It's been said that quitting smoking is harder than quitting alcohol, cocaine, and other addictions. As a recovered alcoholic and a former smoker, I can tell you from first-hand experience that this was true (at least for me). It was much harder for me to quit smoking than it was for me to quit drinking.
Once I admitted I was powerless over alcohol and that my life had become unmanageable, I was on the road to recovery from alcoholism. This process took a few years, to be sure, but that was because I wasn't yet ready to admit that my life had become unmanageable. For many years I still had illusions that I could control my drinking. After I came to realize that I had no such control - that alcohol would have always control over me after I had that first drink - then I was ready to follow the steps that finally took me to sobriety. That was over 14 years ago and relapse from sobriety has never felt like an option for me.
With smoking, it was more of an unstoppable craving that would arrive over and over again. Whenever I was anxious, bored, excited, sad, or happy, the craving to smoke again would seem to take over regardless of how much I thought was ready to never smoke again.
I would quit for a few days or a few weeks or a few months and then something would happen and I would relapse again. I relapsed so many times I was almost certain it was just not possible for me to quit for good. I lost track of how many times I tried to quit smoking.
I felt like a crazy person when I became possessed by the cravings - my inner voice would say "you don't want this" and then another inner voice would "yes, I do - I really do - I need it and I need it now" However, my desire to be smokefree was great and I never gave up trying to quit.
I think part of the reason it is so difficult to quit has to do with how smoking becomes such an integral part of our lives. It's so much more than a physical addiction - it's an emotional, habitual, comforting refuge. It's something most smokers do upon first waking and right before going to sleep and many times in between. I smoked after meals, while driving, drinking coffee, hanging out with friends, talking on the phone, working on the computer, reading, watching television - the list goes on and on.
In order to quit successfully, we have to figure out how to get past all those habitual responses. We have to break the cycle and get to the point where relapse is no longer an option. This rarely happens the first time we try to quit, and it may not even happen the hundredth time we try. But eventually it will happen.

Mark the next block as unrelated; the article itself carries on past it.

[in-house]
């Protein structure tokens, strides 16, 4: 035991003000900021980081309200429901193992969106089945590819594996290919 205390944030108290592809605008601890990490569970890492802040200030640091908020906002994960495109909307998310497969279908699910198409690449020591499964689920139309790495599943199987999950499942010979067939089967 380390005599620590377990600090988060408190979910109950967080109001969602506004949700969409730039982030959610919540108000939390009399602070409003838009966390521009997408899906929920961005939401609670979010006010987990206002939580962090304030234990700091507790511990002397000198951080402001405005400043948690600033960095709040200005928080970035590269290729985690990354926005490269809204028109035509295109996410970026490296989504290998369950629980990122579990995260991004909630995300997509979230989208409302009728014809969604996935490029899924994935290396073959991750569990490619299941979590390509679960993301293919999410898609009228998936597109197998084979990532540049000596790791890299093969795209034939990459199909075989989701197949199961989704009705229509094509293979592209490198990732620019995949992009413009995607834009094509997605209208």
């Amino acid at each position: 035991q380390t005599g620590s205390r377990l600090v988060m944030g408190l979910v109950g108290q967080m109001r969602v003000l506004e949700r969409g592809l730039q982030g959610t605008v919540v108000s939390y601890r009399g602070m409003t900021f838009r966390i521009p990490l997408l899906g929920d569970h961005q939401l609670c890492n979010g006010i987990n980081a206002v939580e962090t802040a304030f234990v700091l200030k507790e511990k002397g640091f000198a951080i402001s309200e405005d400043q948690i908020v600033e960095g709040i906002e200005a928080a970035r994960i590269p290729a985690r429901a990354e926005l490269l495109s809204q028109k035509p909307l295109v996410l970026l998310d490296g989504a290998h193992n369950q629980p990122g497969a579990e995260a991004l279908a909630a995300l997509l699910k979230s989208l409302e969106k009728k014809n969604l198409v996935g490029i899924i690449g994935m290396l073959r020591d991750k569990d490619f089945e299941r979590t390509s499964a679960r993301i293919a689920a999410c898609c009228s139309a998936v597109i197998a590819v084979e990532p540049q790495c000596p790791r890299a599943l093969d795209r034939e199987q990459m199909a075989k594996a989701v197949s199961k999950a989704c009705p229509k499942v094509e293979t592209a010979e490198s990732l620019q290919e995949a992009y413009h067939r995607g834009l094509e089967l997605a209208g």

Even though I wanted to, I knew I would not be able to seriously attempt to quit smoking until after I had quit drinking. I had tried, but every time I had a drink, I would just want to smoke again. Most people cannot drink alcohol while they are trying to quit smoking - our resolve just evaporates. I understand that for nonalcoholics, alcohol may slowly be added back in again after the ex-smoker has some considerable time as an ex-smoker - perhaps even after many months.
Quitting Both Simultaneously?
Once I quit drinking, I was excited about being ready to quit smoking too. But it took me almost five years of trying before I was successful. I would be doing fine and then get a hangnail (or whatever small crisis du jour) and all reason just flew out the window. I was a smoker again. But I would try and try again to become that ex-smoker I dreamed I could become.
One day it was as though I woke up finally ready to quit for good. Of course, I didn't know that it was going to be my last quit attempt until I had strung a number of days together.
Something had clicked for me and I realized I needed to quit if I wanted to see my daughter grow up. I needed to quit if I wanted a healthy life and the possibility of living to a healthy old age. I felt as though I had crossed a threshold and nothing could deter me or cause me to slip. Now it's been over nine years and I never have a craving to smoke. If it even crosses my mind, it is very fleeting and for that I am very grateful.
If you are struggling to quit smoking and suspect you may have a problem with alcohol, I hope you work to resolve the alcohol problem first. But if you think you can quit both at the same time, I have heard you can improve your chances of success in both areas. I wish I had just put both down at the same time all those years ago, but the thinking then was that dealing with one addiction at a time was enough. Current thinking is that removing all addictions at once is a cleaner break and can improve the overall likelihood of success.
If you relapse like I did, I especially hope you never stop quitting, because your next attempt might be your last. That is how it worked for me. It wasn't easy, but it was absolutely possible. Good luck!
To help you get on the path to a smoke-free life, see Anne's article Preparing to Quit Smoking
Anne Mitchell is the author of Give It Up! Stop Smoking for Life